A Statement from Maya Rupert, Federal Policy Attorney for National Center for Lesbian Rights:

“We agree with the Representatives who join us here today, that in order for comprehensive immigration reform legislation to be truly comprehensive, it must include UAFA. Right now, our immigration system is badly broken. Family members are needlessly separated from each other when they should be together. Ideally, our immigration system must protect and unite families, not tear them apart or keep them separated. Binational LGBT couples and their children are among those families that immigration reform must help.

NCLR is heartened by the broad support for a fully-inclusive comprehensive immigration reform bill. We stand in solidarity with our allies in Congress, the broader immigration community, the faith-based community, and all fair-minded individuals in advocating for Congress to move swiftly and enact a humane, comprehensive immigration reform bill that will protect so many families.”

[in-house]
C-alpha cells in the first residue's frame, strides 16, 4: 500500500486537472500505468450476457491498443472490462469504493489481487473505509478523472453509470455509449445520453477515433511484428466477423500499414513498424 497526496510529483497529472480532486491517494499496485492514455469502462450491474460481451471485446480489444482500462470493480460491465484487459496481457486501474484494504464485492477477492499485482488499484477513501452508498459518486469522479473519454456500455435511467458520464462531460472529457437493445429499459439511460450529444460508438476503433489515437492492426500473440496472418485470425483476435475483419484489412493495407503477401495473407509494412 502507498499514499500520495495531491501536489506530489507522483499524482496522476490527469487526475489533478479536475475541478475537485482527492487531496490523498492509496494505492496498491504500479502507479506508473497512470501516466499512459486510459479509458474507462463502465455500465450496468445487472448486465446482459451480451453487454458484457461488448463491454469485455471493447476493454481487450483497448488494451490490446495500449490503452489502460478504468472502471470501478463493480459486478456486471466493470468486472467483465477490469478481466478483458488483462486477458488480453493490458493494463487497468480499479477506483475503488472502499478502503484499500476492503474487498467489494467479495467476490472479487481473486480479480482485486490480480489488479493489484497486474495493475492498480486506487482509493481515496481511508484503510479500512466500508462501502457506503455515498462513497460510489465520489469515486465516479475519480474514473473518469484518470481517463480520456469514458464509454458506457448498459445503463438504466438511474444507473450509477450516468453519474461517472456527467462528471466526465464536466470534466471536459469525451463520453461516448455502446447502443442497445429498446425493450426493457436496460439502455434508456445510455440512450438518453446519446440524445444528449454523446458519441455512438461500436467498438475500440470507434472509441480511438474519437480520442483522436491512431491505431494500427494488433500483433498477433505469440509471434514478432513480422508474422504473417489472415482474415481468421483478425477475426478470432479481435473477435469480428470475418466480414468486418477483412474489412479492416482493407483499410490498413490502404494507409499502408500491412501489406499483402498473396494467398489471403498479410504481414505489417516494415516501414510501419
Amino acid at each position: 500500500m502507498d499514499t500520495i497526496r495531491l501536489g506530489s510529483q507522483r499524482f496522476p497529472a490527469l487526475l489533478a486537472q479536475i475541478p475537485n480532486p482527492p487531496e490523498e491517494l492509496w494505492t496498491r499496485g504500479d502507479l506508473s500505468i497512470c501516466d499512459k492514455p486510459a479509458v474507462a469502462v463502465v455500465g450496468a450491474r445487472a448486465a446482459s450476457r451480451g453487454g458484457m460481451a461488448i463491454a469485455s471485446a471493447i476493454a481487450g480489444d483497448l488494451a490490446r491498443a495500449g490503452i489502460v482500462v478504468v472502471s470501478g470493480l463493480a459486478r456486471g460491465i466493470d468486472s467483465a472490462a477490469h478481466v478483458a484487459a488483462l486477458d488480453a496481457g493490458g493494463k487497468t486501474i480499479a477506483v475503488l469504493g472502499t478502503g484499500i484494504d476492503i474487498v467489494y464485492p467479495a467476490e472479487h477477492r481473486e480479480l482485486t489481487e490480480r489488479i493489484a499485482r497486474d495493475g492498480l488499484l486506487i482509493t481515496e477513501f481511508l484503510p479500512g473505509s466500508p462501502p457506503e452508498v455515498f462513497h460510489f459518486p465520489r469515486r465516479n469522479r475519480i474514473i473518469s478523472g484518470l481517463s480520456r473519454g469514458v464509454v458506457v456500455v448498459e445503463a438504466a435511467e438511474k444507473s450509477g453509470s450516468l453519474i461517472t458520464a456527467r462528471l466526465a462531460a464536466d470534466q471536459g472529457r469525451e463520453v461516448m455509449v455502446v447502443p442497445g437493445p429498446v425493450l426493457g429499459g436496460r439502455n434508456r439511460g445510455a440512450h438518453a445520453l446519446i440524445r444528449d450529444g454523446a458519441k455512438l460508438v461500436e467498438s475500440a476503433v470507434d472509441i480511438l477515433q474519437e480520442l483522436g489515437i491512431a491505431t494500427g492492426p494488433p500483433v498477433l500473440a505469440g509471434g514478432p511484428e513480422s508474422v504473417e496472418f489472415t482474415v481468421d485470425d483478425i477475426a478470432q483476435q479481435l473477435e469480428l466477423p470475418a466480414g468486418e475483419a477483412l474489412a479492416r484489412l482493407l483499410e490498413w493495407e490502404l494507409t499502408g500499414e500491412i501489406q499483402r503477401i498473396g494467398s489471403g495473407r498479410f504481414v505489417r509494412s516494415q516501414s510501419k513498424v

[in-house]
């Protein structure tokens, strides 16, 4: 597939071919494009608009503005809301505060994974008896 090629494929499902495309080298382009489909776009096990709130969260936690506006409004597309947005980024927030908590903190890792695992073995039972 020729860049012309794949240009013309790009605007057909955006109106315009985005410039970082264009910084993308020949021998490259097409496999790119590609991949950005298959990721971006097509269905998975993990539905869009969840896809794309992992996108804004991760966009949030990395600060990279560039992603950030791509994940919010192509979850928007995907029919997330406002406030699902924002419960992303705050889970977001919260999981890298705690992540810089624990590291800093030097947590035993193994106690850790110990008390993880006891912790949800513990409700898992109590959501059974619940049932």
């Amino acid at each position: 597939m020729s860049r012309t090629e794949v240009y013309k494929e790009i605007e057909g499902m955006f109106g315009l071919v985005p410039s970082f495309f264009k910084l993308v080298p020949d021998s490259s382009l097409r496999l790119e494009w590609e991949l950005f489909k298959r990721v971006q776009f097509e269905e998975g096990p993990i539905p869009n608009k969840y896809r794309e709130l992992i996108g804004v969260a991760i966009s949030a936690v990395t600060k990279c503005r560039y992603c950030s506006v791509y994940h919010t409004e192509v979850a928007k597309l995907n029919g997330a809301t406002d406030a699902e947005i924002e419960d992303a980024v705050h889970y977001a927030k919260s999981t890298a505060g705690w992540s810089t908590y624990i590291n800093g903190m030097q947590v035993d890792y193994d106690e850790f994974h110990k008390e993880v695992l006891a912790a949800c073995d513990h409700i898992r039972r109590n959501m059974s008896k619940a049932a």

The National Center for Lesbian Rights Condemns Hawaii Governor’s Veto Of Civil Unions Bill

July 7, 2010

Today, the National Center for Lesbian Rights (NCLR) condemned Hawaii Governor Linda Lingle’s veto of a bill that would have allowed both same-sex and different-sex couples in Hawaii to protect their families by entering into civil unions.

A statement from NCLR Executive Director Kate Kendell:

“Governor Lingle has demonstrated a shocking disregard for the well-being of Hawaii families. The civil-union bill was passed by both houses of the Hawaii Legislature and enjoyed broad popular support. By vetoing the bill, Governor Lingle has thwarted the democratic process and trampled the requirement of equal protection. We strongly support the lawsuit soon to be filed by Lambda Legal and the ACLU, seeking equality for same-sex couples and their children, and we urge everyone who cares about basic fairness to contact the Governor’s office to protest her unconscionable decision.”